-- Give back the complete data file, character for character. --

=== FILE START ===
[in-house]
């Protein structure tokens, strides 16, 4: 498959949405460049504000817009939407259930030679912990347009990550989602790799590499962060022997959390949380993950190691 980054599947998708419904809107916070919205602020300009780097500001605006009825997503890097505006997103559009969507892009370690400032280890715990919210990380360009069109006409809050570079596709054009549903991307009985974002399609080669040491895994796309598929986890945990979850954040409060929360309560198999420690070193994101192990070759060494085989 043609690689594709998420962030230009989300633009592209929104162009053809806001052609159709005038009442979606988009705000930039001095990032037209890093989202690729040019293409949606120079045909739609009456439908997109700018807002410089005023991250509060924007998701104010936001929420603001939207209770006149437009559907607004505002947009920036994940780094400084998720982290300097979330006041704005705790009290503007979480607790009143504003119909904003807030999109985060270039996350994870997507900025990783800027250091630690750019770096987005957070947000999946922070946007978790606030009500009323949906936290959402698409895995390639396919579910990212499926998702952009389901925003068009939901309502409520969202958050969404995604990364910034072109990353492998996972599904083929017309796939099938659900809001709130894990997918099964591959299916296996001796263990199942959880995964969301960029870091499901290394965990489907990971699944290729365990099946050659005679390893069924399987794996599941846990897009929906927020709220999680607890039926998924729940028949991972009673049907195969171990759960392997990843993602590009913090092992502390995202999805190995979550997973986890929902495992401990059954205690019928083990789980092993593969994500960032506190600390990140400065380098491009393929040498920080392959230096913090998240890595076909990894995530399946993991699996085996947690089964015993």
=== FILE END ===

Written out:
[in-house]
């Protein structure tokens, strides 16, 4: 498959949405460049504000817009939407259930030679912990347009990550989602790799590499962060022997959390949380993950190691 980054599947998708419904809107916070919205602020300009780097500001605006009825997503890097505006997103559009969507892009370690400032280890715990919210990380360009069109006409809050570079596709054009549903991307009985974002399609080669040491895994796309598929986890945990979850954040409060929360309560198999420690070193994101192990070759060494085989 043609690689594709998420962030230009989300633009592209929104162009053809806001052609159709005038009442979606988009705000930039001095990032037209890093989202690729040019293409949606120079045909739609009456439908997109700018807002410089005023991250509060924007998701104010936001929420603001939207209770006149437009559907607004505002947009920036994940780094400084998720982290300097979330006041704005705790009290503007979480607790009143504003119909904003807030999109985060270039996350994870997507900025990783800027250091630690750019770096987005957070947000999946922070946007978790606030009500009323949906936290959402698409895995390639396919579910990212499926998702952009389901925003068009939901309502409520969202958050969404995604990364910034072109990353492998996972599904083929017309796939099938659900809001709130894990997918099964591959299916296996001796263990199942959880995964969301960029870091499901290394965990489907990971699944290729365990099946050659005679390893069924399987794996599941846990897009929906927020709220999680607890039926998924729940028949991972009673049907195969171990759960392997990843993602590009913090092992502390995202999805190995979550997973986890929902495992401990059954205690019928083990789980092993593969994500960032506190600390990140400065380098491009393929040498920080392959230096913090998240890595076909990894995530399946993991699996085996947690089964015993």